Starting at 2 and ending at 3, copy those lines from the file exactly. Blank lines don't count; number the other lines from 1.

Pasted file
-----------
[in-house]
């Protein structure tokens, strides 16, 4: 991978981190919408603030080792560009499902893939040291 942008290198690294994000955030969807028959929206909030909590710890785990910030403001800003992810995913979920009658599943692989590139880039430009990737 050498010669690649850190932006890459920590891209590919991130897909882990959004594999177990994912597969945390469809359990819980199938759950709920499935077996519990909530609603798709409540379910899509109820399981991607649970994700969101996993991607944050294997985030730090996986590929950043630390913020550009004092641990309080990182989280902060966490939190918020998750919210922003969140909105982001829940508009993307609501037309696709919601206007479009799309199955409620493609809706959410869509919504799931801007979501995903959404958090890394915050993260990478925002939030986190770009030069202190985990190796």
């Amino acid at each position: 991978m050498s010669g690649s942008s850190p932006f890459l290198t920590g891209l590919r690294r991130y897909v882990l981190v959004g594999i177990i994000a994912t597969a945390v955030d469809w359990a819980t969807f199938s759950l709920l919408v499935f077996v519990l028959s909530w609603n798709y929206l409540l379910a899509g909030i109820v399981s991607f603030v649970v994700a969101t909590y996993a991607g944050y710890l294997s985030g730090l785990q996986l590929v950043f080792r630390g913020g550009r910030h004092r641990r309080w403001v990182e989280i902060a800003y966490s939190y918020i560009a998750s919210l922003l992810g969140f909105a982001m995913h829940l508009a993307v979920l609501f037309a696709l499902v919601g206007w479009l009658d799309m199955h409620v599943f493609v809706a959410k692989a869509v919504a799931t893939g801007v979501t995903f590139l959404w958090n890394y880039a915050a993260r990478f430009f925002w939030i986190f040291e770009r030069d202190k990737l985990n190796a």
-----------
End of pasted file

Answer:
């Protein structure tokens, strides 16, 4: 991978981190919408603030080792560009499902893939040291 942008290198690294994000955030969807028959929206909030909590710890785990910030403001800003992810995913979920009658599943692989590139880039430009990737 050498010669690649850190932006890459920590891209590919991130897909882990959004594999177990994912597969945390469809359990819980199938759950709920499935077996519990909530609603798709409540379910899509109820399981991607649970994700969101996993991607944050294997985030730090996986590929950043630390913020550009004092641990309080990182989280902060966490939190918020998750919210922003969140909105982001829940508009993307609501037309696709919601206007479009799309199955409620493609809706959410869509919504799931801007979501995903959404958090890394915050993260990478925002939030986190770009030069202190985990190796």
């Amino acid at each position: 991978m050498s010669g690649s942008s850190p932006f890459l290198t920590g891209l590919r690294r991130y897909v882990l981190v959004g594999i177990i994000a994912t597969a945390v955030d469809w359990a819980t969807f199938s759950l709920l919408v499935f077996v519990l028959s909530w609603n798709y929206l409540l379910a899509g909030i109820v399981s991607f603030v649970v994700a969101t909590y996993a991607g944050y710890l294997s985030g730090l785990q996986l590929v950043f080792r630390g913020g550009r910030h004092r641990r309080w403001v990182e989280i902060a800003y966490s939190y918020i560009a998750s919210l922003l992810g969140f909105a982001m995913h829940l508009a993307v979920l609501f037309a696709l499902v919601g206007w479009l009658d799309m199955h409620v599943f493609v809706a959410k692989a869509v919504a799931t893939g801007v979501t995903f590139l959404w958090n890394y880039a915050a993260r990478f430009f925002w939030i986190f040291e770009r030069d202190k990737l985990n190796a």